Millionaire Hot Seat 'computer coding error' rewards incorrect Shakespeare answer

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Millionaire Hot Seat ‘computer coding error’ rewards a contestant for her wrong answer to a tricky question – but would YOU have got it right?

A Millionaire Hot Seat blunder saw a contestant rewarded for incorrectly guessing ‘William Shakespeare’ on a poetry question. 

Host Eddie McGuire asked contestant Rebecca Trachsel, ‘”How do I love thee? Let me count the ways,” are the first words to a famous poem by who?’

Even though Rachel was told she was correct for answering ‘William Shakespeare’ and allowed to progress to the next question, she was in fact incorrect.

Gaffe: A Millionaire Hot Seat blunder saw contestant rewarded for incorrectly guessing'William Shakespeare' on a poetry question. (Pictured: host Eddie McGuire)

Gaffe: A Millionaire Hot Seat blunder saw contestant rewarded for incorrectly guessing ‘William Shakespeare’ on a poetry question. (Pictured: host Eddie McGuire)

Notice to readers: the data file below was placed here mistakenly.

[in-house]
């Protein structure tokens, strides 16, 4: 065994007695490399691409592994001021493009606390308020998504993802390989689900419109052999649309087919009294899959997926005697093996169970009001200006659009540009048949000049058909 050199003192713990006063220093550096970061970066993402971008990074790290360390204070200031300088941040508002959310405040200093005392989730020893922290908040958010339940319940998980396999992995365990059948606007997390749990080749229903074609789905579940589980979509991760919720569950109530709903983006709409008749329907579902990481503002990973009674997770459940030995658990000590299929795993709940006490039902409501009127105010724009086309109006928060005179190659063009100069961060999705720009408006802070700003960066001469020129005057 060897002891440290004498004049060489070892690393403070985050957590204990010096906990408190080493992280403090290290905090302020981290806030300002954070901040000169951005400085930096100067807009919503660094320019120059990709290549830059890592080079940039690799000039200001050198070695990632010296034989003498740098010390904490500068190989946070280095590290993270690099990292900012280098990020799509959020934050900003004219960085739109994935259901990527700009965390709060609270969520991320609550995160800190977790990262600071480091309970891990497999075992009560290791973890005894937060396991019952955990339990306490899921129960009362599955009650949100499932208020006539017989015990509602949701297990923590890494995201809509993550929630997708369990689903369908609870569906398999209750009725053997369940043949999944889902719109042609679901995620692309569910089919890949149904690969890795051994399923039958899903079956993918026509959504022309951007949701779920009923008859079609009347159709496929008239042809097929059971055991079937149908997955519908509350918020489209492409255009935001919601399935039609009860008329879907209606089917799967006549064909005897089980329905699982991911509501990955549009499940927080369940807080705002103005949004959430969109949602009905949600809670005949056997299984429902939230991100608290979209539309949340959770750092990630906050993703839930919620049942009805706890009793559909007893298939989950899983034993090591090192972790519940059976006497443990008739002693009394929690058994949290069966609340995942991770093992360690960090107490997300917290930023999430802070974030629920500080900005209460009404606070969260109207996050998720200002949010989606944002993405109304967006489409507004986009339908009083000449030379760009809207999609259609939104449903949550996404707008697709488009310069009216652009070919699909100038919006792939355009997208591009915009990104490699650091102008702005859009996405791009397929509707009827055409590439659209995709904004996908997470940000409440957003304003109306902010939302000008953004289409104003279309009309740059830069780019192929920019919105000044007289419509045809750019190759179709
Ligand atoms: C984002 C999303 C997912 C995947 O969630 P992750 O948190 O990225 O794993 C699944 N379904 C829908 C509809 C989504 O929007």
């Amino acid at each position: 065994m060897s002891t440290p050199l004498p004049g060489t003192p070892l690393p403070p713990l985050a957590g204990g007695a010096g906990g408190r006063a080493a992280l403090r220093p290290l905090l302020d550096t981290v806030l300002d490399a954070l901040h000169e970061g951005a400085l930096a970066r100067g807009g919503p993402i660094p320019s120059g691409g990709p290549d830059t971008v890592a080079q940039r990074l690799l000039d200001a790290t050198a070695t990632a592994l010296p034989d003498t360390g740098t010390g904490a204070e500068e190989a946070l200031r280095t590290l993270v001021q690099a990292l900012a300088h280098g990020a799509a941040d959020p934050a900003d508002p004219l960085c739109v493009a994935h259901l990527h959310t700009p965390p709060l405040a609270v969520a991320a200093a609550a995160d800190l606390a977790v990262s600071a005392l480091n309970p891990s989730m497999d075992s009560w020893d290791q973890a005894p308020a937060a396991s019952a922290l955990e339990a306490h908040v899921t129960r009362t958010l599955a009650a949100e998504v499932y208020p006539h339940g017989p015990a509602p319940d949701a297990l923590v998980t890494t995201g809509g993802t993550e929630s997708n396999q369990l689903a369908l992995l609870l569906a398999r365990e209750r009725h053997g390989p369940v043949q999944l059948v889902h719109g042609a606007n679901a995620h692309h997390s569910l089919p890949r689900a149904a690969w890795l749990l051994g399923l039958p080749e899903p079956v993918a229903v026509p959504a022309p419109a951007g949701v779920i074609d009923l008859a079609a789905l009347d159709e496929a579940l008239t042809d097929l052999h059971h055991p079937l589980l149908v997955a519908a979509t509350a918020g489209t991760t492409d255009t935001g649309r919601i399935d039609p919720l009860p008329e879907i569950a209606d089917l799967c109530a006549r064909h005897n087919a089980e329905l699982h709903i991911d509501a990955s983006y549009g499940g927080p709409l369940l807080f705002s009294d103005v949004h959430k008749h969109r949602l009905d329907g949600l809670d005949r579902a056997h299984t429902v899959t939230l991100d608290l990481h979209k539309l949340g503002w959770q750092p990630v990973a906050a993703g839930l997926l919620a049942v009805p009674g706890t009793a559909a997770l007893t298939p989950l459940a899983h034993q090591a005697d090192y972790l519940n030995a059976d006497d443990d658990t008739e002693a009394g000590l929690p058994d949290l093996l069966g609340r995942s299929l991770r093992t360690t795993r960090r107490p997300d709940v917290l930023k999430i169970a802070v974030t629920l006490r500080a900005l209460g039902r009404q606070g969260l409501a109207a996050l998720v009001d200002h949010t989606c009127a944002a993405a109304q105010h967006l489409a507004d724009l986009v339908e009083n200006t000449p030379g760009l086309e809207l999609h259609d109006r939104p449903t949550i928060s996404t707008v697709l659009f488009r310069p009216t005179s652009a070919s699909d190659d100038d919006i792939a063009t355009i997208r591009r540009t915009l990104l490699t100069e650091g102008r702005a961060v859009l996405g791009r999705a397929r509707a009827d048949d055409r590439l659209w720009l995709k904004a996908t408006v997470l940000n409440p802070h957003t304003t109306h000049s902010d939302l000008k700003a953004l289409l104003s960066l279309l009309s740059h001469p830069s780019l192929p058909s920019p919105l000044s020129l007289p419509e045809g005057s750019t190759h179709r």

Footage from the episode showed that Rachel’s competitors all agreed Shakespeare was indeed the author of the famous lines.

‘Shakespeare’s correct for $20,000,’ McGuire said.

‘Otherwise known as Sonnet 43, it is one of Shakespeare’s best known works of poetry,’ added the former Collingwood chairman. 

Mistake: McGuire asked contestant Rebecca Trachsel,'"How do I love thee? Let me count the ways," are the first words to a famous poem by who?' Even though Rachel was told she was correct for answering'William Shakespeare' and allowed to progress, she was in fact incorrect

Mistake: McGuire asked contestant Rebecca Trachsel, ‘”How do I love thee? Let me count the ways,” are the first words to a famous poem by who?’ Even though Rachel was told she was correct for answering ‘William Shakespeare’ and allowed to progress, she was in fact incorrect

But as noted by Media Watch host Paul Barry, the actual poet was Elizabeth Barrett Browning, who lived approximately 200 years after Shakespeare. 

Although the legendary playwright and poet did scribe his own sonnet of the same name, it does not begin with the line ‘How do I love thee? Let me count the ways.’

The line is commonly misattributed to Shakespeare.

Error: As noted by Media Watch host Paul Barry, the actual poet was Elizabeth Barrett Browning, who lived approximately 200 years after William Shakespeare (pictured)

Error: As noted by Media Watch host Paul Barry, the actual poet was Elizabeth Barrett Browning, who lived approximately 200 years after William Shakespeare (pictured)

Thankfully for the game show’s network Channel Nine, Rachel failed to guess the next question and the error didn’t cost them anything.

‘Nine told us it was a “computer coding error”‘ Barry said of the mistake.

‘Should have phoned a friend,’ he joked.

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